How to avoid the mid-af­ter­noon slump

Lesotho Times - - Health -

FOR many of us the tell-tale signs of the im­pend­ing af­ter­noon slump are all too fa­mil­iar — a wave of tired­ness, a loss of con­cen­tra­tion and the seem­ingly im­pos­si­ble bat­tle to keep your eyes open.

As a busy morn­ing, fraught with re­spond­ing to emails, meet­ings and ne­go­ti­a­tions eases into lunchtime, energy lev­els be­gin to dip.

Then, all of a sud­den, 3pm hits and with it comes the slump, you’re left feel­ing de­void of energy and strug­gle to even tackle the most medi­ocre of tasks.

So, how can we beat that dive in energy lev­els and get back that gusto that we’re miss­ing?

Here are a few things that, in my ex­pe­ri­ence, can help you to keep your energy lev­els high and keep the af­ter­noon slump at bay...

Ditch the sugar We tend to turn to sugar for a quick energy boost when we’re feel­ing lethar­gic, but it can ac­tu­ally end up mak­ing us feel worse.

The rapid boost it gives us is swiftly fol­lowed by a slump as our blood sugar lev­els plum­met in re­sponse to the hor­mone in­sulin that is re­leased when we eat sugar.

Avoid­ing sugar wher­ever we can will ac­tu­ally do won­ders for our energy lev­els.

So what can we have in­stead? Reach for those slower burn energy sources One of the main rea­sons that many of us feel that af­ter­noon slump af­ter lunch is be­cause our bod­ies are busy di­gest­ing our meal.

The food that we eat for lunch di­verts your blood away from your brain to aid the di­ges­tion process, leav­ing us feel­ing lethar­gic.

And the more we eat, the longer our bod­ies may take to di­gest it.

But we don’t need to eat such large por­tions.

Over the past 20 years, por­tion sizes have in­creased by around 50 per­cent, which makes it much too easy for us to end up eat­ing por­tions of food that are much big­ger than our body needs.a huge triple pack of sand­wiches, or large bowl of pasta con­tain much more energy than our bod­ies re­quire, so it takes a toll on us when we try to di­gest them. — pro­tein-packed snacks, fats (in mod­er­a­tion of course) and com­plex car­bo­hy­drates such as whole­grains.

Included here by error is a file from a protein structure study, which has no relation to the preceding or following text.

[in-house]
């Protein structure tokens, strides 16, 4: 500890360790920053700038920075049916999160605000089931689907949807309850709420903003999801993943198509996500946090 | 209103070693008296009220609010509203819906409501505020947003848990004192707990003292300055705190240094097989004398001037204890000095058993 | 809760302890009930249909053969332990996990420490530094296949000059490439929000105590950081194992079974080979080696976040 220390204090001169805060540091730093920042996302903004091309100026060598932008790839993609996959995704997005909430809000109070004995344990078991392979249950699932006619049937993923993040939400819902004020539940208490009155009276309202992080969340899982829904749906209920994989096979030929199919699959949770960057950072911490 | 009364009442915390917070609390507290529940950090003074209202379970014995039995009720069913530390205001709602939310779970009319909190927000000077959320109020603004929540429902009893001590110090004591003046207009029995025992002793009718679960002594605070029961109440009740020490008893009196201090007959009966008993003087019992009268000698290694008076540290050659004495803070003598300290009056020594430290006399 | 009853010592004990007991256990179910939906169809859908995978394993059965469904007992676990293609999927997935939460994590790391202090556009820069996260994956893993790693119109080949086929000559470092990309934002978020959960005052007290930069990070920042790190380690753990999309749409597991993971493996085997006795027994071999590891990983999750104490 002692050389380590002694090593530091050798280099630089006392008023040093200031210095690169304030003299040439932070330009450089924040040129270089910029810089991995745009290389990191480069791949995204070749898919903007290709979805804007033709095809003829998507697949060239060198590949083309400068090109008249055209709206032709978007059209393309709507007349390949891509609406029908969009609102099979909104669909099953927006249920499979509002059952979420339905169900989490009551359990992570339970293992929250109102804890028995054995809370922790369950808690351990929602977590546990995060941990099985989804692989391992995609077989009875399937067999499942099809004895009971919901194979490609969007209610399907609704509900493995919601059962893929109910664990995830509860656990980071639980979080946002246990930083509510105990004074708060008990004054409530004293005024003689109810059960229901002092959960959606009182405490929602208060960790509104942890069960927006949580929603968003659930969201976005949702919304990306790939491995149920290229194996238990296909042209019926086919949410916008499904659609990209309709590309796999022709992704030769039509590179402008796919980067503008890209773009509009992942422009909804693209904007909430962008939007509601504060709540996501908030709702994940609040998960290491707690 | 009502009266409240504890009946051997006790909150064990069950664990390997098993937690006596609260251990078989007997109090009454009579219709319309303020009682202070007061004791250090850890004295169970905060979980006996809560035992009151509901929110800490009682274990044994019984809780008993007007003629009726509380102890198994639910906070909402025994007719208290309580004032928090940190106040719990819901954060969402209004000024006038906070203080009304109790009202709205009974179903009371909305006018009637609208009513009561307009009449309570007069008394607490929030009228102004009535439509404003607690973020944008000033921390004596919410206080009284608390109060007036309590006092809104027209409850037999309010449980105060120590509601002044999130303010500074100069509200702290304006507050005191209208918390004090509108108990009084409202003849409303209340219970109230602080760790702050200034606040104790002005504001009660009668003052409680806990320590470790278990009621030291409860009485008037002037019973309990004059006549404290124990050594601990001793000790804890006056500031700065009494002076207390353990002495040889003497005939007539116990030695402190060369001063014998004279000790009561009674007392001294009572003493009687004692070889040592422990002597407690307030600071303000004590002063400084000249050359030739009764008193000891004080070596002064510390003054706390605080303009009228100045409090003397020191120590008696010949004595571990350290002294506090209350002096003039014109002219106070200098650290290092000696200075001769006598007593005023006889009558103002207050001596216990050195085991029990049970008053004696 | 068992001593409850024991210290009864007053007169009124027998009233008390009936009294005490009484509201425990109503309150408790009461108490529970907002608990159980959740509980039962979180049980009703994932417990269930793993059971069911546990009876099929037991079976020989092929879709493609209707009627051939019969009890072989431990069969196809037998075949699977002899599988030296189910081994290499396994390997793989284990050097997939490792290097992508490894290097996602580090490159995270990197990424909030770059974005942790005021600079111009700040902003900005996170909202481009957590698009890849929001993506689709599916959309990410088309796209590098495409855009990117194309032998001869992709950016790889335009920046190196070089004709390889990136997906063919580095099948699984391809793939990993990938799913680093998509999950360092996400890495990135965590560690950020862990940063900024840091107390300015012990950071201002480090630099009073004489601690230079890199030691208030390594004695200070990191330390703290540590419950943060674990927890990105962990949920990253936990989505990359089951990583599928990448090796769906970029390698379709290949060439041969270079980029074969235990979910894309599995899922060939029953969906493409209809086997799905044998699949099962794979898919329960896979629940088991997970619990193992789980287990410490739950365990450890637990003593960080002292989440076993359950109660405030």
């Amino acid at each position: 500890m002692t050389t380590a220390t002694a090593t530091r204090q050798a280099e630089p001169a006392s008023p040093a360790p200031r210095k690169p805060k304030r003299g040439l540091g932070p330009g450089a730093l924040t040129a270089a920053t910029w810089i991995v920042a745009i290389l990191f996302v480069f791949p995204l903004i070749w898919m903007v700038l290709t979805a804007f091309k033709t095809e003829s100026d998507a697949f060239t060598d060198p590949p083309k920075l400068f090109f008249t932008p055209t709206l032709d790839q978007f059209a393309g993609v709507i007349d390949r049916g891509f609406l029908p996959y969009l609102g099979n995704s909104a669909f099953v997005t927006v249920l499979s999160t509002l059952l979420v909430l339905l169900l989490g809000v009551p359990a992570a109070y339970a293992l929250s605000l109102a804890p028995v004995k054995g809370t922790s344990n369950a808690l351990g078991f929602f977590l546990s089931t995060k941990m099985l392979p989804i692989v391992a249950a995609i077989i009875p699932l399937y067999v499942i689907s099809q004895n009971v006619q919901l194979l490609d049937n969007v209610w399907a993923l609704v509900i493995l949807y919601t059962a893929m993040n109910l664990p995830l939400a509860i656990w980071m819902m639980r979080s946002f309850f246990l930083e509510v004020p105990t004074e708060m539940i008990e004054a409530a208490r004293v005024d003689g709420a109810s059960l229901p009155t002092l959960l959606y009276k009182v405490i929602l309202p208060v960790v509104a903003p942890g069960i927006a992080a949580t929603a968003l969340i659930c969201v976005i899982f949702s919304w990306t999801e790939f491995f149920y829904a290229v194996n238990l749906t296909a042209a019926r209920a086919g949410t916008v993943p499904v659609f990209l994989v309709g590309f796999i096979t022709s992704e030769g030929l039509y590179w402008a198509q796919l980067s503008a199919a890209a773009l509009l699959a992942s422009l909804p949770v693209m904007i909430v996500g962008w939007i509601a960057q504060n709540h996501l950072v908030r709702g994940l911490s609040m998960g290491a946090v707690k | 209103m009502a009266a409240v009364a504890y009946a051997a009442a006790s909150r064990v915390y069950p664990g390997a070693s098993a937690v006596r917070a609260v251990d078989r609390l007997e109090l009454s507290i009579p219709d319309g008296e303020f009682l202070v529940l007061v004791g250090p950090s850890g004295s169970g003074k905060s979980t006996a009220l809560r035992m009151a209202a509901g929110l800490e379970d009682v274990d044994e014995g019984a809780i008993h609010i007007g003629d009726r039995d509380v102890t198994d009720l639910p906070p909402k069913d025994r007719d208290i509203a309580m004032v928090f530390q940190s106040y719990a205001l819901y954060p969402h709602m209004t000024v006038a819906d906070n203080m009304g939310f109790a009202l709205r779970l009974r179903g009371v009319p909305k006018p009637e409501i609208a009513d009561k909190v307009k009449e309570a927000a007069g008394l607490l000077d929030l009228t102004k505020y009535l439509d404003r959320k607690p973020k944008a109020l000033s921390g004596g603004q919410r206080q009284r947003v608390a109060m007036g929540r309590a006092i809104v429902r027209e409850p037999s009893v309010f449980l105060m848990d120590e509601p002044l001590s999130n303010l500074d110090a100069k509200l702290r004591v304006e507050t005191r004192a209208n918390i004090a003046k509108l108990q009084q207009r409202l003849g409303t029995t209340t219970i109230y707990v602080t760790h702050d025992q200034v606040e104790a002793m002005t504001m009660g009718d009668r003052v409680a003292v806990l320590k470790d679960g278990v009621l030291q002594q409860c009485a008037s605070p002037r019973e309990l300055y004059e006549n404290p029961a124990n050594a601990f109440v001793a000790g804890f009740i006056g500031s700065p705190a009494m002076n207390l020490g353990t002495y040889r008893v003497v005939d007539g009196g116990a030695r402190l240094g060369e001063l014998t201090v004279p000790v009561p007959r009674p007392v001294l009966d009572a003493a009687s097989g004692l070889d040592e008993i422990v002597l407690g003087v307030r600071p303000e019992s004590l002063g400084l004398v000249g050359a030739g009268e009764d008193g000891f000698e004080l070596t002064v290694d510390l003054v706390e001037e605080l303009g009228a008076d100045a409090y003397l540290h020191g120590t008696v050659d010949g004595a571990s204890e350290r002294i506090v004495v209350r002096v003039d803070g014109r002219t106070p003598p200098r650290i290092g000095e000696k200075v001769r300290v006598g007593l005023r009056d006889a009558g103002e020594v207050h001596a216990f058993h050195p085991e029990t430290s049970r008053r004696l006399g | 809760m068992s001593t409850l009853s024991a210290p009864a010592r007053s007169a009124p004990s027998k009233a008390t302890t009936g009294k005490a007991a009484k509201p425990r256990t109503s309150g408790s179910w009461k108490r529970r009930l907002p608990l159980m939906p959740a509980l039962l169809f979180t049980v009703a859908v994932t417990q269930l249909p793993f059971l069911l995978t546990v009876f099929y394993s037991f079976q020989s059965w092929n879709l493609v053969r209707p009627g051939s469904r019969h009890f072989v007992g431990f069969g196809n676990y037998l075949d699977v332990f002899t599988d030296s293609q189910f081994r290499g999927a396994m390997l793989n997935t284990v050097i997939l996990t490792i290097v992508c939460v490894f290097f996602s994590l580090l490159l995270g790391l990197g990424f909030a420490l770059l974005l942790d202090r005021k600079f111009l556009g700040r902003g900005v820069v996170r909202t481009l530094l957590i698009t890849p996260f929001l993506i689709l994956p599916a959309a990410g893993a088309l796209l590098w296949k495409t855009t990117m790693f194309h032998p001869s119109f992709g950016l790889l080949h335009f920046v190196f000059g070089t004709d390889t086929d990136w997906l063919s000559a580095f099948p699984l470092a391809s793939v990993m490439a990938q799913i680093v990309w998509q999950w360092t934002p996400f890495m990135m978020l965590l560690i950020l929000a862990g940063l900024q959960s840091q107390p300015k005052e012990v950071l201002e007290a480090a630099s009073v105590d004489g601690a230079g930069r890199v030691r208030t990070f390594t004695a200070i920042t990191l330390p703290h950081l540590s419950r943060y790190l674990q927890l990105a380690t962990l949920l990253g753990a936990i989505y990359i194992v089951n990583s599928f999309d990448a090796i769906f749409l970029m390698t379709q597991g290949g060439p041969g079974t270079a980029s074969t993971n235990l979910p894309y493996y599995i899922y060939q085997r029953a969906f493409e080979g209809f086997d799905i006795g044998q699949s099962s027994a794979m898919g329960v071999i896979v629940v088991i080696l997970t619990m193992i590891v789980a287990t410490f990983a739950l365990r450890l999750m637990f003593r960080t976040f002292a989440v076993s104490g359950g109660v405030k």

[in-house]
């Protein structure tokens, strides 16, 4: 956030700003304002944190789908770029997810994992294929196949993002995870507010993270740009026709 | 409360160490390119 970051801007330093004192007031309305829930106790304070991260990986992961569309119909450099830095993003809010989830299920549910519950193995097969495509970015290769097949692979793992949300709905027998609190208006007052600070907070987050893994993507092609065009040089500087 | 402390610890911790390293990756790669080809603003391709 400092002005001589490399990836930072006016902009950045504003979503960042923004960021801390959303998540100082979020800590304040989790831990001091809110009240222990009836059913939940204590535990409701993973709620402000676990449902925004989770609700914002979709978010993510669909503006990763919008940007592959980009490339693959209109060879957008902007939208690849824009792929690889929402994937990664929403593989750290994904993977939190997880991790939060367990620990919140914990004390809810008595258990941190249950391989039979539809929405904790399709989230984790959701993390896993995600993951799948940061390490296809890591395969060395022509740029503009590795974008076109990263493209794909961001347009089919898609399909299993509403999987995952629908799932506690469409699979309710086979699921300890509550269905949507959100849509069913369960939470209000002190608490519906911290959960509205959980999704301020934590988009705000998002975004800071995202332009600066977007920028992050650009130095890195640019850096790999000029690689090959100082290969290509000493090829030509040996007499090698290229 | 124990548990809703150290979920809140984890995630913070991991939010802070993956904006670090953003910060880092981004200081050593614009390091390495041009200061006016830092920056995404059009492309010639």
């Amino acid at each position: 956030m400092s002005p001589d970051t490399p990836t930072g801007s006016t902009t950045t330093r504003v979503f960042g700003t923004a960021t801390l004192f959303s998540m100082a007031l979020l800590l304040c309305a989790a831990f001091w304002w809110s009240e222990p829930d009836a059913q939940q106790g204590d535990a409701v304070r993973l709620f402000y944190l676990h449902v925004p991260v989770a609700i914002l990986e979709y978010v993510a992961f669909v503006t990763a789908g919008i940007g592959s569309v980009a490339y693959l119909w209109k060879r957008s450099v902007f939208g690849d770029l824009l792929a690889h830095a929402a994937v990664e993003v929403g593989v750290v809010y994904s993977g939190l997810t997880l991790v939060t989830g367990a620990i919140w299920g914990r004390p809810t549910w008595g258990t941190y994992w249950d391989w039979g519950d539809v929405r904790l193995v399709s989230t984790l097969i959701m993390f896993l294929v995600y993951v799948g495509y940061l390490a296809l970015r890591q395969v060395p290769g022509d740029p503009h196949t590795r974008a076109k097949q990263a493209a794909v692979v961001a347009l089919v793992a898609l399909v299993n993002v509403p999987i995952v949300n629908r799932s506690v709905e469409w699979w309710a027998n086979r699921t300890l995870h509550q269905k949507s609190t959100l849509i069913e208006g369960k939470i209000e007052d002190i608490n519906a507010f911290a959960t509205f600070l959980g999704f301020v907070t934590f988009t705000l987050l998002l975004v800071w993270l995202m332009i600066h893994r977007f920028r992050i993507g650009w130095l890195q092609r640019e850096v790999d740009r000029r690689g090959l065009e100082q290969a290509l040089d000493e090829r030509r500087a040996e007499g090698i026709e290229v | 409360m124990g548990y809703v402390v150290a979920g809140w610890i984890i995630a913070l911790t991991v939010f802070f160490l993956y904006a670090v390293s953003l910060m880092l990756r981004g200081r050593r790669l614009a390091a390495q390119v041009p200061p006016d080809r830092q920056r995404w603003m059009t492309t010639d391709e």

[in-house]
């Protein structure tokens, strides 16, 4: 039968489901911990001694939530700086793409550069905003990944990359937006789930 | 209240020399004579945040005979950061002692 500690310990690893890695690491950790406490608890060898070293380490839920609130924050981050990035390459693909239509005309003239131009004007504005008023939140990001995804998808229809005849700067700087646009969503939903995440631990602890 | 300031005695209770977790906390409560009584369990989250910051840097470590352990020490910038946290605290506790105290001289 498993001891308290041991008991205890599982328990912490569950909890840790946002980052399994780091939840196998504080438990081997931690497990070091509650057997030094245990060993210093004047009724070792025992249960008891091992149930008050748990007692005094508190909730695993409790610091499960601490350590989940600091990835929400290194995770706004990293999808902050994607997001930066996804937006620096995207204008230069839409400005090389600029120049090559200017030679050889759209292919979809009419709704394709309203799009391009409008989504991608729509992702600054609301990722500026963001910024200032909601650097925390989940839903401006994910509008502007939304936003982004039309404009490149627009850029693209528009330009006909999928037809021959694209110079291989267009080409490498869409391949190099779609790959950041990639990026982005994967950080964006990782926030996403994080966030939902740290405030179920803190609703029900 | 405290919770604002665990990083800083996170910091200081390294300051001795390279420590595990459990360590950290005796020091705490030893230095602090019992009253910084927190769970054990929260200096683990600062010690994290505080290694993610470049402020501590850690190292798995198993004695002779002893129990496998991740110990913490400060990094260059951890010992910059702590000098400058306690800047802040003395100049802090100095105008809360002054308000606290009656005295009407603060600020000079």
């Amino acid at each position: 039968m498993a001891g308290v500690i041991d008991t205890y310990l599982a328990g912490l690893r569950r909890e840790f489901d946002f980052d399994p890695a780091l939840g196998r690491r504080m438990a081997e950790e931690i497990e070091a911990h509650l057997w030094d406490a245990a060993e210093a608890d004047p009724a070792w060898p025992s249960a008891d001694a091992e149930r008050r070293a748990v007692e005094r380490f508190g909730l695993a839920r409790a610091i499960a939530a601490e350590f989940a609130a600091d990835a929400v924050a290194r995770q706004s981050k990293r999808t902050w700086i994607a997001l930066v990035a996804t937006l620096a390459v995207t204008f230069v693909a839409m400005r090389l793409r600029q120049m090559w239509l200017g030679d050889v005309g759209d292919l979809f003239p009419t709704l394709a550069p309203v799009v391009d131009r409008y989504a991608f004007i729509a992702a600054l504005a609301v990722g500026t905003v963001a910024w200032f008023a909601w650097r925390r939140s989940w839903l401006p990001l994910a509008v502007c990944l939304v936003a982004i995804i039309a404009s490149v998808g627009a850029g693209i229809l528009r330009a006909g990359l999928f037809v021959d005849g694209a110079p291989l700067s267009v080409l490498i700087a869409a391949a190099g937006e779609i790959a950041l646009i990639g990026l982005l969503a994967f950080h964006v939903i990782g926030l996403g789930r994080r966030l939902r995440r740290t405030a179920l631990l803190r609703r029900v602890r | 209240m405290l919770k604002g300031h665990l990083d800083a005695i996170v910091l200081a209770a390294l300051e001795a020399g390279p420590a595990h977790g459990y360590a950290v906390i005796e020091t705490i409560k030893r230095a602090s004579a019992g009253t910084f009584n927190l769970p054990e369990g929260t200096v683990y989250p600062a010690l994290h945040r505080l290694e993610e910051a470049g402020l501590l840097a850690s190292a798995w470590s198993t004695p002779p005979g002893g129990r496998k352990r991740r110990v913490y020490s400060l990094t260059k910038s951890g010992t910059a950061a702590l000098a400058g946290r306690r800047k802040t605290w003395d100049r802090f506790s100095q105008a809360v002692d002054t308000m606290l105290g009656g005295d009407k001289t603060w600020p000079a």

Avoid a heavy lunch

In­stead, try and make sure you’re eat­ing a light, nu­tri­ent-packed lunch that will give you all of the energy you need, and keep you feel­ing full.

Take a break Too many of us who work in busy of­fice en­vi­ron­ments end up spend­ing hours on end tied to our desks, of­ten with no breaks even for lunch.

How­ever, more hours in front of the com­puter doesn’t mean more pro­duc­tiv­ity.

Tak­ing a break away from the screen, es­pe­cially to take some ex­er­cise, will give you an energy boost and mean you ac­tu­ally get more done when you are at your desk.

And stud­ies show that a bit of ex­er­cise (even a brief half hour walk at lunchtime) in­creases our energy in many ways — from build­ing up mus­cles to boost­ing our mood and self-con­fi­dence.

Grab a cuppa Caf­feine is of­ten de­monised as an ad­dic­tive drug that should be avoided wher­ever pos­si­ble.

In ac­tual fact, in mod­er­a­tion it can be a use­ful pick-me-up, can im­prove phys­i­cal per­for­mance and ap­pears to have health ben­e­fits too.

For ex­am­ple, it may im­prove men­tal per­for­mance and re­duce the risk of Alzheimer’s and di­a­betes.

So grab­bing a cof­fee af­ter lunch could help you to feel perked up.

Just avoid it later in the af­ter­noon, as it takes time to clear from the sys­tem and may af­fect your sleep. — Daily Mail

The tell-tale signs of the af­ter­noon slump are all too fa­mil­iar — a wave of tired­ness, a loss of con­cen­tra­tion.

Newspapers in English

Newspapers from Lesotho

© PressReader. All rights reserved.